Listen to how she’s going to transform her school next year. Understand, this will just be the first step. The portrait that April paints in this episode is important because we’ll all be teaching like this in the near future! I think I just may have to stick around and watch this amazing process unfold.

Next week I’ll be back with the template and great suggestions about tomorrow. But for this auspicious episode…sit back and dream about the future!

Listen to “50-Take a Peek at your School in 2037…Starring April Domine” on Spreaker.

 

49-Engage as you Grade…Starring Kaizena

How about grading papers like this?

Okay…here’s the way this went down! I was a college freshman and I had a long way to go in the writing department. I needed to cite more, I needed more supportive evidence, and my sources were meager and of low quality. Sound familiar? When I got my paper back, I noticed the grade…which was a C, shoved the paper in my book bag, and went on with my existence. The next class, our professor urged us to read the comments she’d wrote on our papers. I read a few, but then I got discouraged and quit. It seemed like she was yelling at me! I missed some great directives and advice.

Now, I teach 18-year-olds how to write research papers. I totally get the struggle of students not embracing advice on how to evolve as writers. Karma is a beautiful thing! I was frustrated because I knew my students needed help. And then…I met a lovely little app called Kaizena. It detonated my paradigm on providing students with feedback. It transformed grading papers into a collaborative process!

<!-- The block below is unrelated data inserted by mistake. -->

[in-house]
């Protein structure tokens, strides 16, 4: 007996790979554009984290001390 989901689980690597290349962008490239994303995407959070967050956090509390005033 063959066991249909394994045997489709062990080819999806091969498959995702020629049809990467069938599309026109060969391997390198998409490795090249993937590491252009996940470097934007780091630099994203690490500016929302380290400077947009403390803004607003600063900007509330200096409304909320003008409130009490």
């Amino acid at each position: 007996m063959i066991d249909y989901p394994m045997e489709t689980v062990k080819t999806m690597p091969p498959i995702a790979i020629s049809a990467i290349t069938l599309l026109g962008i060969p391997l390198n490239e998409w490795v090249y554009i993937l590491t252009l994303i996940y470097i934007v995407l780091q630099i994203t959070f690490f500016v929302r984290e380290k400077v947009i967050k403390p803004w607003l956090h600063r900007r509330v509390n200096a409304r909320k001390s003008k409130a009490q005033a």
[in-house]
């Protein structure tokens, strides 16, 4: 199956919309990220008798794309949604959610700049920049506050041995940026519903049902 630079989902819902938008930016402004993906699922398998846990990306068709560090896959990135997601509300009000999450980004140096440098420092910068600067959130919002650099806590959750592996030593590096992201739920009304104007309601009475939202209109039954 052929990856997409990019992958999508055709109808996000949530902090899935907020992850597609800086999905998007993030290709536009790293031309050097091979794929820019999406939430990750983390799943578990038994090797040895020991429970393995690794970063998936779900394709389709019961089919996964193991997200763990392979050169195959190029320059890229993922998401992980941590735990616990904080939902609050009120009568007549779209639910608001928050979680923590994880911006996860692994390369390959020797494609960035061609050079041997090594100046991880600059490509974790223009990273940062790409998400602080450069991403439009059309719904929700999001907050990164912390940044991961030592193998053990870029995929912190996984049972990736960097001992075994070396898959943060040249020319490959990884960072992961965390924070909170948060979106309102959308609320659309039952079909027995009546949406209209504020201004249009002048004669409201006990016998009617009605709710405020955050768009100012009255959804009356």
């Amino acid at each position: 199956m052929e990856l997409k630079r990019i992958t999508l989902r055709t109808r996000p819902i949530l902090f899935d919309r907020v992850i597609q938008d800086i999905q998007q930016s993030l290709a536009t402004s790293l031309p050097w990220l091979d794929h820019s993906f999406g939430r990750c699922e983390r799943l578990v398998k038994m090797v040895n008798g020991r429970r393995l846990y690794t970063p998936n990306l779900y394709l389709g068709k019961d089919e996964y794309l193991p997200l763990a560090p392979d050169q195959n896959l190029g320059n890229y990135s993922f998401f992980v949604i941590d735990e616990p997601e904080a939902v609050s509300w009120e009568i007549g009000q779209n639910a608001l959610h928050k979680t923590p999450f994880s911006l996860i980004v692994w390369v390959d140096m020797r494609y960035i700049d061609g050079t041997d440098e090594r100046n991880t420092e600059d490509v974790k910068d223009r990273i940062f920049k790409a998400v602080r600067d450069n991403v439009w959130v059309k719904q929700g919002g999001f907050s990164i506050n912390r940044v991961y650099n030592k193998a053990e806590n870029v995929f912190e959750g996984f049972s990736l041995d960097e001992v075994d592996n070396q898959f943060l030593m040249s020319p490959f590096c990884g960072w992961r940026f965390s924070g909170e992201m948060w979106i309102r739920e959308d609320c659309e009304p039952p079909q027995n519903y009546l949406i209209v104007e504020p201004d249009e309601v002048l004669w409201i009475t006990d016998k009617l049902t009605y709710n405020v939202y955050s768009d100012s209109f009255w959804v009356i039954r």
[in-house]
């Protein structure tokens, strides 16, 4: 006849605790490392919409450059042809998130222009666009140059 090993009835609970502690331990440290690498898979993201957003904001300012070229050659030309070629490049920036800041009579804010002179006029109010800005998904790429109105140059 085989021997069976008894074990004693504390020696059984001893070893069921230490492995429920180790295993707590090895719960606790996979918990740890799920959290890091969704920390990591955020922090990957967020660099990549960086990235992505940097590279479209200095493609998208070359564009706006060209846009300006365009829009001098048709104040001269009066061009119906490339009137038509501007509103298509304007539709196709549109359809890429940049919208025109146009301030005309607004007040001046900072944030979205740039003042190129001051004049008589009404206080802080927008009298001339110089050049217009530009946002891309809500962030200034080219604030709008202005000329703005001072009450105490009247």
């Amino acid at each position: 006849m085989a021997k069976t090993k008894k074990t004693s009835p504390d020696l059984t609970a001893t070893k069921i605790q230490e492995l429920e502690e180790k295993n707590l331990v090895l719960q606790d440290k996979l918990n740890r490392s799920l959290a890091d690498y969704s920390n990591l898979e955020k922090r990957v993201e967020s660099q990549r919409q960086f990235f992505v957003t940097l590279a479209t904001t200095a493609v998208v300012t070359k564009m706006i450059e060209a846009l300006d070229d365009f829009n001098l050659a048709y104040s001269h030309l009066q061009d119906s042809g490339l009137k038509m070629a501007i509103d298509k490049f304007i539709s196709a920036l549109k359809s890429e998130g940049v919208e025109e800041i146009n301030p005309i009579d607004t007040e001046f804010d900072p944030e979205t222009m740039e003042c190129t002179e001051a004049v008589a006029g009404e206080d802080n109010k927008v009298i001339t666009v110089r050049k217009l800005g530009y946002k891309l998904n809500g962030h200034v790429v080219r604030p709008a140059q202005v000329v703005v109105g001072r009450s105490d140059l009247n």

Kaizena is voice grading. You highlight a portion of kid’s paper, hit record, and start enlightening.

There are a bevy of benefits to utilizing your voice as opposed to your default red pen:

  • Your voice is far more emotive than a simple written comment
  • Your voice can be far more encouraging
  • Your voice can better communicate tone and emphasis
  • It’s easier to listen than it is to read, hence kids are more inclined to listen to your comments
  • Most educators can speak a lot faster than they can type or write
  • This method invites collaboration because students respond to comments

Kaizena has the potential to make grading papers engaging for students and teachers

Episode Template

The Problem:

Students don’t read assessment comments.

The Solution:

Utilize Kaizena and transform assessment into an engaging collaborative process.